How Acupressure Helps Brachycephalic Dogs Breathe Easier

How Acupressure Helps Brachycephalic Dogs Breathe Easier

Flat-faced dogs like pugs and Boston terriers are undeniably cute — but their short noses mean they’re prone to respiratory problems. This acupressure session can help your brachycephalic companion breathe better.

If you share your life with a brachycephalic dog, then you’re aware that these flat-faced, short-nosed breeds are susceptible to breathing problems that can be uncomfortable at best, and life-threatening at worst. Aside from avoiding strenuous exercise, managing stress, and keeping your brachycephalic dog indoors during hot, humid weather, you can also use a simple at-home acupressure session to help improve his breathing.

UNDERSTANDING BRACHYCEPHALY

“Brachycephalic” is the technical term for flat-faced dog breeds, of which there are 40. We often associate it with small breeds such as pugs, Boston terriers, Shih tzus, and Pekingese, but dogs of all sizes can be affected, including large breeds like the bull mastiff, bulldog, Cane Corso and others.

DID YOU KNOW? “Brachy” means short and “cephalic” means head.

We sometimes think of brachycephaly in dogs as being a more modern issue, but anthropologists have found remnants of brachycephalic canine skulls in the graves of royalty dating back to ancient Roman times. Pugs are among the ancient flat-faced breeds, originating in China around 400 BC.

During the Victorian era, it became fashionable to selectively breed dogs for aesthetics and novelty. This meant that some breeds’ faces became flatter and their eyes more prominent than ever before. The heads of small brachycephalic breeds became even shorter and more domed to enhance the wrinkles on the brow.

DID YOU KNOW? Larger canines, such as English bulldogs, were bred for shorter snouts, thereby creating a stronger jaw for fighting and hunting.

The selective breeding of canines has gone on for centuries. The problem is that healthy attributes may be lost when dogs are bred for a specific trait, and this is what has happened to the brachycephalic breeds. When the anatomy of any animal is purposefully manipulated for looks, the odds are the dog’s anatomical and functional health and well-being are compromised.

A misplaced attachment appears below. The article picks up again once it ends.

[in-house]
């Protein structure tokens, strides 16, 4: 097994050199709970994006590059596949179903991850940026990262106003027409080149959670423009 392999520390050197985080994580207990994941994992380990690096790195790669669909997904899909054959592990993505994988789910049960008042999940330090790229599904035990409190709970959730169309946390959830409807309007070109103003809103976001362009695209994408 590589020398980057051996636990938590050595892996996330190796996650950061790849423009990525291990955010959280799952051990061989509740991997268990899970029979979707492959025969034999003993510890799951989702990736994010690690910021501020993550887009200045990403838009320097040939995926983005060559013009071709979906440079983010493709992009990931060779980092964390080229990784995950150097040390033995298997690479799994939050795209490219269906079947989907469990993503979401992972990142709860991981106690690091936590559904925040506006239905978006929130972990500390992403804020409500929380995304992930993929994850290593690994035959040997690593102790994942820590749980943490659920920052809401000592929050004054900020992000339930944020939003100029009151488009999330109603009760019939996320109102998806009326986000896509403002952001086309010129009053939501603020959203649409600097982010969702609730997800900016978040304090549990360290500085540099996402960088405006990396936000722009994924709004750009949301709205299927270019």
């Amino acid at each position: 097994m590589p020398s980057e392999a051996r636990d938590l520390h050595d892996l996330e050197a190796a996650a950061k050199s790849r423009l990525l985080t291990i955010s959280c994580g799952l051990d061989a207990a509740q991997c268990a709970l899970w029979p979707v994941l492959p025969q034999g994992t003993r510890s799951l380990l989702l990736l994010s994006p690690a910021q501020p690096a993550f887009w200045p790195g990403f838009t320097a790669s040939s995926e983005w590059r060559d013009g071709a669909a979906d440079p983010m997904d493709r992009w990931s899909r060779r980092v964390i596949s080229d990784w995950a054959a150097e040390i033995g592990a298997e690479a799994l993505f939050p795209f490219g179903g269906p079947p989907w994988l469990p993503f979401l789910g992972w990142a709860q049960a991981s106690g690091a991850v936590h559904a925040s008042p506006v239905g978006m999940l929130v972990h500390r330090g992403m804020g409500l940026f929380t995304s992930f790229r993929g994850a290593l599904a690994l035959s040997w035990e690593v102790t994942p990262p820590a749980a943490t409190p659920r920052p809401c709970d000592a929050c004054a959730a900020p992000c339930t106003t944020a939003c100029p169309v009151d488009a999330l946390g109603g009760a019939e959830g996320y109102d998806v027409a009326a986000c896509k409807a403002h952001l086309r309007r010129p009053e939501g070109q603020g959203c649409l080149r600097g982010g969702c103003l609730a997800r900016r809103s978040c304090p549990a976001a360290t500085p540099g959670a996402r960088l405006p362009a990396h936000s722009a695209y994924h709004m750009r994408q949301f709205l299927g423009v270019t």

WHAT CAUSES THE BREATHING PROBLEMS?

Brachycephalic dogs live an average of 8.6 years, while their long-nosed counterparts live around 12.7 years. Shortening the snout and head means these dogs experience significant airway constriction, among a host of other health issues, due to the anatomical malformation of their faces and heads. If the sinuses and jaws are crammed into a tight space, breathing becomes more difficult and heat builds up in the dog’s body.

DID YOU KNOW? Flat-faced dogs tend to be exercise- and heat-intolerant.

Labored breathing can tax the animal’s heart. Often, these dogs are born with anatomical abnormalities such as an elongated soft palate that blocks air passing into the trachea (windpipe); the trachea often has a smaller diameter, decreasing the air passages, and the small, narrow nostrils in these dogs further restrict air flow.

Brachycephalic dogs need more health support than long-nosed breeds, so it’s important to work with a holistic or integrative veterinarian through the course of the dog’s life. Surgical remedies exist for some breathing impediments, but one way you can help your dog breathe easier is by using acupressure.

ACUPRESSURE IMPROVES OXYGENATED BLOOD FLOW

Caring for a brachycephalic dog means ongoing breathing support. Acupressure can’t change the animal’s anatomy, but along with proper veterinary care, it can enhance the dog’s quality of breathing. It does this by supporting the function of breathing and the assimilation of oxygen into the dog’s blood.

The acupressure points (acupoints) shown below are intended to help oxygenated blood circulate through the dog’s body, nourishing all internal organs and tissues.

DID YOU KNOW? Even with their health issues, brachycephalic dogs make loving, devoted companions

The smaller flat-faced breeds have a zest for life, and sharing your life with them is a pleasure. The larger breeds are built for power and deep devotion to their special person or family. Providing your brachycephalic dog with the care and breathing support she needs — including the acupressure session outlined in this article — means she can stay as happy and healthy as possible.


Amy Snow is one of the authors of ACU-DOG: A Guide to Canine Acupressure, ACU-CAT: A Guide to Feline Acupressure, and ACU-HORSE: A Guide to Equine Acupressure. They founded Tallgrass Animal Acupressure Resources, which offers books, manuals, online training courses, DVDs, apps, meridian charts, consulting, and many more acupressure learning tools and opportunities. Email: tallgrass@animalacupressure

Nancy Zidonis is one of the authors of ACU-DOG: A Guide to Canine Acupressure, ACU-CAT: A Guide to Feline Acupressure, and ACU-HORSE: A Guide to Equine Acupressure. They founded Tallgrass Animal Acupressure Resources, which offers books, manuals, online training courses, DVDs, apps, meridian charts, consulting, and many more acupressure learning tools and opportunities. Email: tallgrass@animalacupressure


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